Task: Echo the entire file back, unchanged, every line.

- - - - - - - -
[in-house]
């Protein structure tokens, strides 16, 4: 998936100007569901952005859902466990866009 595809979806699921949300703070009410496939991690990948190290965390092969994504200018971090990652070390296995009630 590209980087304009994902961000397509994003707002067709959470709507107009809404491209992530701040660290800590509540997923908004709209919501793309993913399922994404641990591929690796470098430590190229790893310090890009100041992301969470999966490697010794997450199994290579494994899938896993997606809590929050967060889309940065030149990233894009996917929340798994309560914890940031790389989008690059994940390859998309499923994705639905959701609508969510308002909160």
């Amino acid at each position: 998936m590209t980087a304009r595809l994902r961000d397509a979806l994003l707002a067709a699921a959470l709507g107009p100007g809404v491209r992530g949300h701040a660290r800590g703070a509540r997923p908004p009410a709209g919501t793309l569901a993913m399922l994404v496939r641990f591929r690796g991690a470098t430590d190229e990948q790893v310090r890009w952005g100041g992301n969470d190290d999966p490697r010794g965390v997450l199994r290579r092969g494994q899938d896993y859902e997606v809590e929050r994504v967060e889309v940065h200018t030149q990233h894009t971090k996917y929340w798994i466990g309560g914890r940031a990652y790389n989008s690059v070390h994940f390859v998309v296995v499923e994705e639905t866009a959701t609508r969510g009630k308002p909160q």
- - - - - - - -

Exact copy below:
[in-house]
């Protein structure tokens, strides 16, 4: 998936100007569901952005859902466990866009 595809979806699921949300703070009410496939991690990948190290965390092969994504200018971090990652070390296995009630 590209980087304009994902961000397509994003707002067709959470709507107009809404491209992530701040660290800590509540997923908004709209919501793309993913399922994404641990591929690796470098430590190229790893310090890009100041992301969470999966490697010794997450199994290579494994899938896993997606809590929050967060889309940065030149990233894009996917929340798994309560914890940031790389989008690059994940390859998309499923994705639905959701609508969510308002909160």
């Amino acid at each position: 998936m590209t980087a304009r595809l994902r961000d397509a979806l994003l707002a067709a699921a959470l709507g107009p100007g809404v491209r992530g949300h701040a660290r800590g703070a509540r997923p908004p009410a709209g919501t793309l569901a993913m399922l994404v496939r641990f591929r690796g991690a470098t430590d190229e990948q790893v310090r890009w952005g100041g992301n969470d190290d999966p490697r010794g965390v997450l199994r290579r092969g494994q899938d896993y859902e997606v809590e929050r994504v967060e889309v940065h200018t030149q990233h894009t971090k996917y929340w798994i466990g309560g914890r940031a990652y790389n989008s690059v070390h994940f390859v998309v296995v499923e994705e639905t866009a959701t609508r969510g009630k308002p909160q």